Beckham’s injury depletes the already limited depth available at shortstop for the Rays. Their other top prospect at shortstop, Hak-Ju Lee, is returning to action this spring coming off of a knee injury of his own last April.
Coaching Staff Analysis
Joe Maddon, Manager
Derek Shelton, Hitting Coach
Jim Hickey, Pitching Coach
George Hendrick, First Base Coach
Tom Foley, Third Base Coach
Dave Martinez, Bench Coach
Stan Boroski, Bullpen Coach
Jamie Nelson, Major League Coach
Scott Cursi, Bullpen Catcher
Don Zimmer, Senior Baseball Advisor
The Tampa Bay Rays coaching staff will return fully intact for the 2014 season. During the offseason, all of the coaches received new two-year contracts that puts them in sync with manager Joe Maddon, who is also signed through 2015.
At what point will the Rays coaching staff be on the hot seat?
Eventually, simply being consistently competitive and reaching the postseason will not suffice. A championship must be won.
Maddon was hired as the Rays manager in November 2005 making him the third-most tenured manager in baseball.
One thing in Maddon’s favor over the long run, even without a championship, is his ability to get the most return on investment of budget-friendly players. It would be hard for Rays owner Stuart Sternberg to find another manager that is as able to work within the same financial constraints.
With that said, the payroll for 2014 will greatly exceed expectations. If it is true that to whom much is given much is expected, the stakes for Maddon and his staff are higher than ever in 2014.
Another question facing this coaching staff is how long they can all stay together. Specifically, how long before another team hires one of the assistants to fill a vacancy with the hopes of duplicating the Rays' success?
During the offseason, the Chicago Cubs interviewed Rays bench coach Dave Martinez for their vacant manager position. Martinez shared with Mark Gonzales from the Chicago Tribune how he felt his accomplishments with the Rays could translate to the Cubs goals.
We have helped develop a bunch of young kids at the major league level. But at the same time, we've tried to build a strong mindset of winning with these young players. We're trying to build a winning culture.
The Cubs ultimately hired Rick Renteria to be their manager, allowing the Rays coaching staff to return with no changes.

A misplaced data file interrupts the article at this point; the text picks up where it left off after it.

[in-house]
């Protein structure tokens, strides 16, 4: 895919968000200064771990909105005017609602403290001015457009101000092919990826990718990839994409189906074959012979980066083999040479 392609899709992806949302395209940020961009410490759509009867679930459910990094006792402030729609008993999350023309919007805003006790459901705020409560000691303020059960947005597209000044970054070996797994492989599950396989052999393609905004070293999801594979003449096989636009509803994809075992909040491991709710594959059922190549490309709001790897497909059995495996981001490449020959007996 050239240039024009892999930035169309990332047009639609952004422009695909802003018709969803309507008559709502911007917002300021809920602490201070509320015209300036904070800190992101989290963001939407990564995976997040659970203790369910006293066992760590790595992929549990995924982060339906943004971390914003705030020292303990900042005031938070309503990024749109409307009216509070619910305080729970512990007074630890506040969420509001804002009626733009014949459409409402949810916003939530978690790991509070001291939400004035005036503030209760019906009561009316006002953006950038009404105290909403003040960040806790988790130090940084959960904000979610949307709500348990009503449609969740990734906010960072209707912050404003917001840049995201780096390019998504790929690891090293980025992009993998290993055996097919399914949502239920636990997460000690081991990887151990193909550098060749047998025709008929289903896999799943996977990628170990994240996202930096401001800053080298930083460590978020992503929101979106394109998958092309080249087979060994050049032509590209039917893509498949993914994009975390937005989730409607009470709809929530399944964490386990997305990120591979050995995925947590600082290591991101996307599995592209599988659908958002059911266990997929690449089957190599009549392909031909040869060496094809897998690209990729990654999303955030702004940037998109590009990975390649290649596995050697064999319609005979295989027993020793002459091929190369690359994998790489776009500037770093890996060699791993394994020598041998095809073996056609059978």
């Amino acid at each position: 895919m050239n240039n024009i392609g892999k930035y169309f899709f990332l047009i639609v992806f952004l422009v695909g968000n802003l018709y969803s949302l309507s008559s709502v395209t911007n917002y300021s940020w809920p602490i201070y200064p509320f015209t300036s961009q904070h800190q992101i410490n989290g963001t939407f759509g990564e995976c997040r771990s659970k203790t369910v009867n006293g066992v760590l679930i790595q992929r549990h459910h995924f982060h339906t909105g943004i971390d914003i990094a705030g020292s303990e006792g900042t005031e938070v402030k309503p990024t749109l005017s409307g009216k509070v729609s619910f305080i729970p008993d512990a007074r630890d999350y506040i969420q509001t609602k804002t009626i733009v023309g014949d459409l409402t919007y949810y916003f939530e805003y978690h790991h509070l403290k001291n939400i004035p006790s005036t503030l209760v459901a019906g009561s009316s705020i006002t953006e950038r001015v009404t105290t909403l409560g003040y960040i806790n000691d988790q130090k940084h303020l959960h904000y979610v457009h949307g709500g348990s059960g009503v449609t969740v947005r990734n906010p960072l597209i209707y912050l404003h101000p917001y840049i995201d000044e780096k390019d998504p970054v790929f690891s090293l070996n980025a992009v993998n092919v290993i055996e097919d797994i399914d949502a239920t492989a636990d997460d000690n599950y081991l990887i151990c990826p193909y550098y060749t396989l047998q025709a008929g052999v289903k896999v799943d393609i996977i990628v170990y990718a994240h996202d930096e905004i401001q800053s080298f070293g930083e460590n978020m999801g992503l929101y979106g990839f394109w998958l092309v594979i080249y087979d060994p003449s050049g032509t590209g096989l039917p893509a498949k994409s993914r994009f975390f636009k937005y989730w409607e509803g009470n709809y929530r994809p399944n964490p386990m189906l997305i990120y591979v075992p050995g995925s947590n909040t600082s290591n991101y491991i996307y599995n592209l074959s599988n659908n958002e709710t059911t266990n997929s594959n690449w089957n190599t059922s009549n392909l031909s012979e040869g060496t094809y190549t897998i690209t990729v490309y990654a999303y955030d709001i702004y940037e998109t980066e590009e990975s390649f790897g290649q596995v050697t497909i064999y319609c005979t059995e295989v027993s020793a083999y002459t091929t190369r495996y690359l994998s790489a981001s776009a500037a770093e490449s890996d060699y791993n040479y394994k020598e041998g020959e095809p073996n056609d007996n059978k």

Expect Martinez to continue to be a hot name for future manager vacancies.
- David Dejesus, LF
- Ben Zobrist, 2B
- Wil Myers, RF
- Evan Longoria, 3B
- James Loney, 1B
- Desmond Jennings, CF
- Yunel Escobar, SS
- Matt Joyce, DH
- Ryan Hanigan, C
- Jose Molina, C
- Sean Rodriguez, OF
- Brandon Guyer, OF
- Logan Forsythe, INF
The Rays will field one of their most talented lineups in franchise history in 2014. The roster is not the greatest offensive threat in baseball but will be very sound defensively in typical Rays fashion.
The team returns all four Gold Glove finalist infielders and has upgraded defensively at catcher with Ryan Hanigan.
Reds manager Bryan Price described Hanigan’s ability to work with pitchers with Joe Smith from the Tampa Bay Times.
People like to throw to him, and that typically comes with trust and success. He has a great feel. He's a guy that's good with reports and adjustments. He wants to do something early or come out of character, to make an adjustment, if he sees something. He's a very crafty guy. He's really good. You can put him behind home plate and by the first at-bat he'll have some understanding of strengths and weaknesses (of the hitter).
The Rays bench should be composed of a backup catcher, an outfielder and two utility players. Sean Rodriguez has truly been a super-utility player for the Rays over the past two seasons and likely will make the roster again in this role.
Forsythe is a player the Rays regarded highly enough to trade away Alex Torres to get Forsythe in return. (h/t Tampa Bay Times)
As the calendar turned into January, we started really focusing on areas of weakness, places that we wanted to be aggressive to augment," Rays executive vice president Andrew Friedman said. "Logan Forsythe is a guy that we had tried to get previously and a guy that was very high on our target list. From our standpoint, we dealt from an area of depth to address an area of weakness.
The loss of outfielder Sam Fuld creates the need for an outfielder on the roster that should be filled by Brandon Guyer since he is out of options unless granted an injury exception.
David Price, LHP
Matt Moore, LHP
Alex Cobb, RHP
Chris Archer, RHP
Jake Odorizzi, RHP
David Price has not been traded.
That is a very good sign for the Rays postseason potential following an offseason of speculation that sounded of certainty that the Rays would deal their ace in the same manner they dealt James Shields and Matt Garza before.
The 2012 AL Cy Young award winner returns to lead a staff that is young, talented and has postseason experience. Price finished 2013 strong after a rocky start that saw him spend over a month on the DL. After the All-Star break, he bounced back to a 7-3 record with a 2.87 ERA.
Matt Moore is looking to improve on his 2013 All-Star season. He finished 2013 with a 17-4 record. Had he not missed more than a month because of elbow soreness, he might have come close to a 20-win season. One area Moore needs to improve greatly is his control. He led the AL with 17 wild pitches and was sixth in the AL with 76 walks.
Alex Cobb was the most consistent Rays starter in 2013 despite receiving the least amount of run support on the staff with 3.3 runs per game started. Cobb also overcame missing two months of the season after getting hit in the head by a line drive to finish with an 11-3 record and 2.76 ERA in 22 starts.